April 7th, 2006

breeden

The Gospel of Judas

As a lot of you are probably aware, National Geographic just released a report detailing its findings on the "Gospel of Judas" an early Christian writing detailing the heroism of Judas Iscariot. It's getting a fair amount of press, probably on the coattails of the Da Vinci Code stuff, and it basically says that Jesus told Judas to sell him out to the Romans, as part of the divine plan, and Judas was in fact the best loved of the disciples.

This sort of thing is always interesting, mostly because it brings up something that a lot of people never consider--the editing of the Bible. We're taught in Sunday school that the Bible is the infallible word of God, and it's not until later, if ever, that you hear about the Third Synod of Carthage and all the rest, (much of which is incredibly tedious, and I won't go into details here--I'm a dabbler, not a scholar, and my early Coptic is distinctly substandard) whereby many of the early Christian writings were gathered together and the early church said "Okay, what are we gonna consider canon?"

In many ways, I've always thought the early gospels resemble Jesus fanfic. You all get one character who was cool, and some canonical events, but how it proceeds after that was up to the individual writer--virtually all of the gospels were written long after the historical events, so historical reality didn't neccessarily intrude much on art. And eventually the New Testament was assembled when a bunch of people got together and read everything over and said "Oh, hell no, Jesus/Judas is totally NOT canon!"* and threw it out. They did this for a LOT of writings. This is not neccessarily a bad thing, because if all the early Christian texts were incorporated in the Bible, it'd be the size of a Robert Jordan compendium and you'd need a handtruck to wheel it around.

Since humans are the same the world over, I would lay money that some of the proto-gospels were crappily written and full of Mary Sue disciples who all had green eyes and Jesus fell madly in love with them and...wait, was that the Last Temptation of Christ? Well, anyway, the point stands. We're probably better off with a lot of them hitting the junk heap. Christianity would not be notably improved by inclusion of a gospel where Jesus turns into a teenage girl with a telepathic unicorn pet.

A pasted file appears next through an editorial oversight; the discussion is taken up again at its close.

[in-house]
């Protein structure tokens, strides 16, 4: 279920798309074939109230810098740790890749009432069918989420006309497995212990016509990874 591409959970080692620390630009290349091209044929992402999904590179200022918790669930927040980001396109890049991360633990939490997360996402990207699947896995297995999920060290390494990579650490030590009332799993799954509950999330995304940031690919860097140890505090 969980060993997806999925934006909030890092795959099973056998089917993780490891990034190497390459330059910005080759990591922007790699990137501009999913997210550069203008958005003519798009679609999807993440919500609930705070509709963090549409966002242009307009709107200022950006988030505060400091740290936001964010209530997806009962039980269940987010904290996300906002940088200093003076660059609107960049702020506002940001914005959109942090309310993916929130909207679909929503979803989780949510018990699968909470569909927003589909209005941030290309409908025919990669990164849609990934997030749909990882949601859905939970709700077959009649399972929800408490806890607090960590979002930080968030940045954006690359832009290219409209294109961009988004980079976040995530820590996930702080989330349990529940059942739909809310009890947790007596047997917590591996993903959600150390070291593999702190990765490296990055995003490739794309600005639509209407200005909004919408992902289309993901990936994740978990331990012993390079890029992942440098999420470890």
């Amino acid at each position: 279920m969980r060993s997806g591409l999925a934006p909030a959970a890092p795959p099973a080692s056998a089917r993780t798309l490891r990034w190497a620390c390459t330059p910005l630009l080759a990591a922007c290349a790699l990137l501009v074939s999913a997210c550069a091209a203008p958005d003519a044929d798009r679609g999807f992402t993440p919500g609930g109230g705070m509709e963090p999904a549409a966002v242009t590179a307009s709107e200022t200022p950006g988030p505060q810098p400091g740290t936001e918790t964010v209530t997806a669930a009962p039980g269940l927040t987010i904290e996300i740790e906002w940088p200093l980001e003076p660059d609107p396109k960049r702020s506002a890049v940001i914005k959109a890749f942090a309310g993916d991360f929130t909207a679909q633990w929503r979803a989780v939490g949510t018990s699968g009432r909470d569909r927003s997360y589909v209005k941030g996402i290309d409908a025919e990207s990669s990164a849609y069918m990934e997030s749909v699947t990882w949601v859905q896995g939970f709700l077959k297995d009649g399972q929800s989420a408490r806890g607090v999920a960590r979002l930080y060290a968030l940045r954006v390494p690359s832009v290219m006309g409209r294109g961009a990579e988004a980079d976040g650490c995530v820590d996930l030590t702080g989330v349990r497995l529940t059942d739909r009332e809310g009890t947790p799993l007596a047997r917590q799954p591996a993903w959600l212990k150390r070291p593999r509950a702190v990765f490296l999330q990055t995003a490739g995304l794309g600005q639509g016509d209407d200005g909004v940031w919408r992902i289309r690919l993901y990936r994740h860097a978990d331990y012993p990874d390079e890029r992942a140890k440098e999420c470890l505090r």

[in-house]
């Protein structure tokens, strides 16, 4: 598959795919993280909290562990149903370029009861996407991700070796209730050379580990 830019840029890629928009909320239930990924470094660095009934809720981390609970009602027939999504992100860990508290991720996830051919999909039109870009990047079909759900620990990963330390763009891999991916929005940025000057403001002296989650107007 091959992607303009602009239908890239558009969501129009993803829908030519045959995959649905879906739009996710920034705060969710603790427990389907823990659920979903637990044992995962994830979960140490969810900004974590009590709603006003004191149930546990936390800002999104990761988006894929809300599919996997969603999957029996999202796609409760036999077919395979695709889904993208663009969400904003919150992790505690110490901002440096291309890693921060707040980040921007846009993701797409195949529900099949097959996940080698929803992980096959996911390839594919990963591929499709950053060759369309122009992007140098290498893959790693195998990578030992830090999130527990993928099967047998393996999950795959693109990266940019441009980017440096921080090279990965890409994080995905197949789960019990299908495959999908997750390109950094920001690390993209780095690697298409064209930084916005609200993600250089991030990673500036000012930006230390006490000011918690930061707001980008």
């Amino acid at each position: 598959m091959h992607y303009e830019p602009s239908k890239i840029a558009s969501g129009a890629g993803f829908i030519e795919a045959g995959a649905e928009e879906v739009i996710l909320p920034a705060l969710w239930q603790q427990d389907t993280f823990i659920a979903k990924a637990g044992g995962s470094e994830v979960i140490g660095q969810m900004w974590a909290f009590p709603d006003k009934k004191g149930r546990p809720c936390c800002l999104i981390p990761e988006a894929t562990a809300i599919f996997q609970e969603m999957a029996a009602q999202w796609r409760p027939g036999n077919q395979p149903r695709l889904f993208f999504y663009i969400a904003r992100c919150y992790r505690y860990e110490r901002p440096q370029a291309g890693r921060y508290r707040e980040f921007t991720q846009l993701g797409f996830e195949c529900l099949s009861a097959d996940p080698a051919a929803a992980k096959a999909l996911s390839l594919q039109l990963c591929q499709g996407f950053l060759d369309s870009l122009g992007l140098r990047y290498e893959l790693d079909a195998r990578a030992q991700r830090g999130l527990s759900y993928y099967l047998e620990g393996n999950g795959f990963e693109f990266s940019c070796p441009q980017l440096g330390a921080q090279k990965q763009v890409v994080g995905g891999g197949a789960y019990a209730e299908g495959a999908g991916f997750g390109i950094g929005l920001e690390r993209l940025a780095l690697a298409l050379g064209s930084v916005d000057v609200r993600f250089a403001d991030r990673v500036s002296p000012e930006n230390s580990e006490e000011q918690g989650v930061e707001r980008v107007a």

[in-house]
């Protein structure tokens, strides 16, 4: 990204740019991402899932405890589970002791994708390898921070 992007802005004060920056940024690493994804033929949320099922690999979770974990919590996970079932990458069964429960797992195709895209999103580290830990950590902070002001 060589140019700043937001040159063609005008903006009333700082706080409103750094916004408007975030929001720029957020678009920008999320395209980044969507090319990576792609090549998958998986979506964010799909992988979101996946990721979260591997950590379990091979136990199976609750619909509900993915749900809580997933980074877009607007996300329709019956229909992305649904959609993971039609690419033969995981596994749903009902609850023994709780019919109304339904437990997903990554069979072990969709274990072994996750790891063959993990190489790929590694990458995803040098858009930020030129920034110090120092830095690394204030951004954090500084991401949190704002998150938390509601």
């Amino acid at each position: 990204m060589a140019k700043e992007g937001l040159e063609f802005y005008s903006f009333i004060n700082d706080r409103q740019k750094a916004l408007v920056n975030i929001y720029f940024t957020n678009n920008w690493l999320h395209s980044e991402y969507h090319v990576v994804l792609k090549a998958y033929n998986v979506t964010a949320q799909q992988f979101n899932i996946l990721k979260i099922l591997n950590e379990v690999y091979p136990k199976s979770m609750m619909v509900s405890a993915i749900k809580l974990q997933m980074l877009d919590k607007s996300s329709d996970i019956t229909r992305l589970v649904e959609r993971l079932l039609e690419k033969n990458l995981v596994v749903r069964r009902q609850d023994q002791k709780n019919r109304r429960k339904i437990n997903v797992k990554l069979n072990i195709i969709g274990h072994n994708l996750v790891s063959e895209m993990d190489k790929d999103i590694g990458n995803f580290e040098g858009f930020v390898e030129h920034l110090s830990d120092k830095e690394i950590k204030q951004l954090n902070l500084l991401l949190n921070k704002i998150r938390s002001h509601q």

Fortunately, many of the writers were dead by the time the editing got involved, so flame wars were difficult to conduct, but I suspect that the discussions at said synods still resembled a highly literate, solemn, and dignified version of the sorts of fights that erupt in any fandom's literature. I wonder how you write "This suxxx! Snape is MINE!" in Aramaic?

I find this sort of vision comforting. I don't do fan fic, I only know about it through peripheral contact with those who do, and yet, it speaks to the continuity of human experience. In a thousand years, for all we know, the Three Thousand and Third Synod of Carthage may be winnowing through the endless books of Harry Potter fan fic and going "Oh, for god's sake, this male pregnancy crap is totally not canon! Out!" and we'll be left with a few staid Books of Potter, which the future National Geographic crew pokes around and then drops a bombshell on the world by discovering the long-lost Gospel of Snape.

The longer I live, the more I think that people are fundamentally the same the world and the ages over.

Thank god.



*We will assume the slash here stands for a totally platonic disciple relationship. Put down the torches.